# Sierpinski triangle

The

**Sierpinski triangle**, also called the

**Sierpinski gasket**, is a

fractal, named after

Waclaw Sierpinski.

An algorithm for obtaining arbitrarily close approximations to the Sierpinski triangle is as follows:

- Start with any triangle in a plane. The canonical Sierpinski triangle uses an equilateral triangle with a base parallel to the horizontal axis.
- Shrink the triangle by 1/2, make three copies, and translate them so that each triangle touches the two other triangles at a corner.
- Repeat step 2 with each of the smaller triangles.

The actual fractal is what would be obtained after an infinite number of iterations. More formally, one describes it in terms of functions on closed sets of points. If we let d_a note the dilation by a factor of 1/2 about a point a, then the Sierpinski triangle with corners a, b, and c is the fixed set of the transformation d_a U d_b U d_c.

This is an attractive fixed set, so that when the operation is applied to any other set repeatedly, the images converge on the Sierpinski triangle. This is what is happening with the triangle above, but any other set would suffice.

If one takes a point and applies each of the transformations d_a, d_b, and d_c to it randomly, the resulting points will be dense in the Sierpinski triangle, so the following algorithm will again generate arbitrarily close approximations to it:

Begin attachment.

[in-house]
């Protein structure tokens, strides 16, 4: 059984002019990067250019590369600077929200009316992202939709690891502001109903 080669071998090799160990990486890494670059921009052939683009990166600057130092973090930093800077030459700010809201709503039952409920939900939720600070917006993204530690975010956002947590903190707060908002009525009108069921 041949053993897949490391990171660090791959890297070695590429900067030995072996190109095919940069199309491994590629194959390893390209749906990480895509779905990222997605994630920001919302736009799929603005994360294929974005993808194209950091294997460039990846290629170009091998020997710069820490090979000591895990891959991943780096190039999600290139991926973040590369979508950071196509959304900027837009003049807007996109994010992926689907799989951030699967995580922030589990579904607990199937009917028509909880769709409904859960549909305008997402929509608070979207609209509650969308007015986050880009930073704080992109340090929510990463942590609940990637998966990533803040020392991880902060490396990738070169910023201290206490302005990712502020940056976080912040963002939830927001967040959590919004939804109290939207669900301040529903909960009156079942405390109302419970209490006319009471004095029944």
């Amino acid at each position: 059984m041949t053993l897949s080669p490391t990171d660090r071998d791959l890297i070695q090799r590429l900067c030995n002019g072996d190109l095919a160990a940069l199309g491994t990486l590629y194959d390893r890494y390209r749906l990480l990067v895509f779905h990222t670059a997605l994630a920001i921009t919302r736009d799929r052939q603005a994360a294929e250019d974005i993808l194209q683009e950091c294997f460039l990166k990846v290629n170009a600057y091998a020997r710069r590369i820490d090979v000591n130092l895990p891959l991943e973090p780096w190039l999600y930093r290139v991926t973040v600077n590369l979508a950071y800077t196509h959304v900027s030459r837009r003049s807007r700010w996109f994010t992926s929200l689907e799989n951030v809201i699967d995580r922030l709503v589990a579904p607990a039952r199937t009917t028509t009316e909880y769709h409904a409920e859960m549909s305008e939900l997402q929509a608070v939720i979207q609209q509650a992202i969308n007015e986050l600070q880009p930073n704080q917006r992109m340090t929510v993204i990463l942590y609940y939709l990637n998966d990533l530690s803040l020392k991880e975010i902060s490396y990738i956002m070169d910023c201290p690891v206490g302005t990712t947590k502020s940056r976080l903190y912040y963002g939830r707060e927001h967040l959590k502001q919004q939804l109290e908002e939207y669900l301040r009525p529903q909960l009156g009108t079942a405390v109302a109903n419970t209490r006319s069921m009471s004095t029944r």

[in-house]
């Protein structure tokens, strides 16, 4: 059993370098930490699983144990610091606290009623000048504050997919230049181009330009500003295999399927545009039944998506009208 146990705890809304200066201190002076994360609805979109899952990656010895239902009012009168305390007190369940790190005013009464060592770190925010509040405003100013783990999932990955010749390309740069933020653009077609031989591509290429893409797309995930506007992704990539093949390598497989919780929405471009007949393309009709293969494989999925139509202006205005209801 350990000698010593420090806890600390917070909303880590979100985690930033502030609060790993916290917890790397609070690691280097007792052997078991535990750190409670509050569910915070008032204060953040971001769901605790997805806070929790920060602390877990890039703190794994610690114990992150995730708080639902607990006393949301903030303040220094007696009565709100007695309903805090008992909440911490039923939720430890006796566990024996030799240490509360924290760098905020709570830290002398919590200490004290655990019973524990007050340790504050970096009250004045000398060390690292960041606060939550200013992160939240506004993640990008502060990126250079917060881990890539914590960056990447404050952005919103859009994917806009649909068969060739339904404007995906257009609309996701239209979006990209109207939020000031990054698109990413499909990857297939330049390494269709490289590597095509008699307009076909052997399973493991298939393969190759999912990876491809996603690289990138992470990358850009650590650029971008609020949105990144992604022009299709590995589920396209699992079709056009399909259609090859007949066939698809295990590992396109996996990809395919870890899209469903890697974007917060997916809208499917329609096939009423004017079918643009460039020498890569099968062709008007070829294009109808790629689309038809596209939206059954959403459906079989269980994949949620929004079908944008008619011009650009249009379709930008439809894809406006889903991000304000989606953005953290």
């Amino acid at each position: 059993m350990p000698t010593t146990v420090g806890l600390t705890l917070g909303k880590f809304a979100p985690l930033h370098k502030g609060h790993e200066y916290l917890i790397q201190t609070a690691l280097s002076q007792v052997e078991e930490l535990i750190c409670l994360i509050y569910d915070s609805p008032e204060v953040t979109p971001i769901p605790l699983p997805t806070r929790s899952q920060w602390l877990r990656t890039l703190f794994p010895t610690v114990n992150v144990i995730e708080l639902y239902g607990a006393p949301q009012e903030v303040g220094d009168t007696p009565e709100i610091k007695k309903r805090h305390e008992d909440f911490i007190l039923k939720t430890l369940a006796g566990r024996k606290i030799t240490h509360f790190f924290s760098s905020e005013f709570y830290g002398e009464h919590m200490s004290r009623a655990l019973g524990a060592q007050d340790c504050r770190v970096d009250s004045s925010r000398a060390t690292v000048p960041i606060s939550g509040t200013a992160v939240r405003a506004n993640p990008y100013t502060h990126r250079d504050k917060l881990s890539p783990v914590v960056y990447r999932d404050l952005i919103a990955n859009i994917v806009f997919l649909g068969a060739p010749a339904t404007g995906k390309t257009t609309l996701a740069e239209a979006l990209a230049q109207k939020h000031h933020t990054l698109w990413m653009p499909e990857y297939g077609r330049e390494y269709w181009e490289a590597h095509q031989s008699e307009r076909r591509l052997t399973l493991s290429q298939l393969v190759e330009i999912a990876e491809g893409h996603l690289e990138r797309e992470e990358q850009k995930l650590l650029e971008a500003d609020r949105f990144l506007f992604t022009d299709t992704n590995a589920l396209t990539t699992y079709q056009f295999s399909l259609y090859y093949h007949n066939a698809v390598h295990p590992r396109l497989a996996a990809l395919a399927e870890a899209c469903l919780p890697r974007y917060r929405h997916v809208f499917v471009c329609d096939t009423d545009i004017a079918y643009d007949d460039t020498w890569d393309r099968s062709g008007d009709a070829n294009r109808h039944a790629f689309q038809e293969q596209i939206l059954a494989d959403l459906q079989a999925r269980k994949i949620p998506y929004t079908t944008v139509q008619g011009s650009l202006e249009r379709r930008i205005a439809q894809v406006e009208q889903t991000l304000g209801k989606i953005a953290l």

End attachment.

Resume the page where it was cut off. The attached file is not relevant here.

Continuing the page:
Start by labelling **p**_{1}, **p**_{2} and **p**_{3} as the corners of the Sierpinski triangle, and a random point **v**_{1}. Set **v**_{n+1} = ½ ( **v**_{n} + **p**_{rn} ), where r_{n} is a random number 1, 2 or 3. Draw the points **v**_{1} to **v**_{∞}. If the original point **v**_{n} was a point on the Sierpinski triangle, then all the points **v**_{n} lie on the Sierpinski triangle. If the first point **v**_{n} to lie within the perimiter of the triangle is not a point on the Sierpinski triangle, none of the points **v**_{n} will lie on the Sierpinski triangle, however they will converge on the triangle. If **v**_{1} is outside the triangle, the only way **v**_{n} will land on the actual triangle, is iff **v**_{n} is on what would be part of the triangle, if the triangle was infinitely large.

The Sierpinski triangle has Hausdorff dimension log(3)/log(2) ≈ 1.585, which follows from the fact that it is a union of three copies of itself, each scaled by a factor of 1/2.

If one starts with Pascal's triangle with 2^*n* rows and colors the even numbers white, and the odd numbers black, the result is an approximation to the Sierpinski's triangle. This calculation is actually a manifestation of elementary cellular automaton rule 90.

Sierpinski triangle of eight iterations

See also:

- Sierpinski carpet, a similar construction of rectangles
- A C program to create such a fractal

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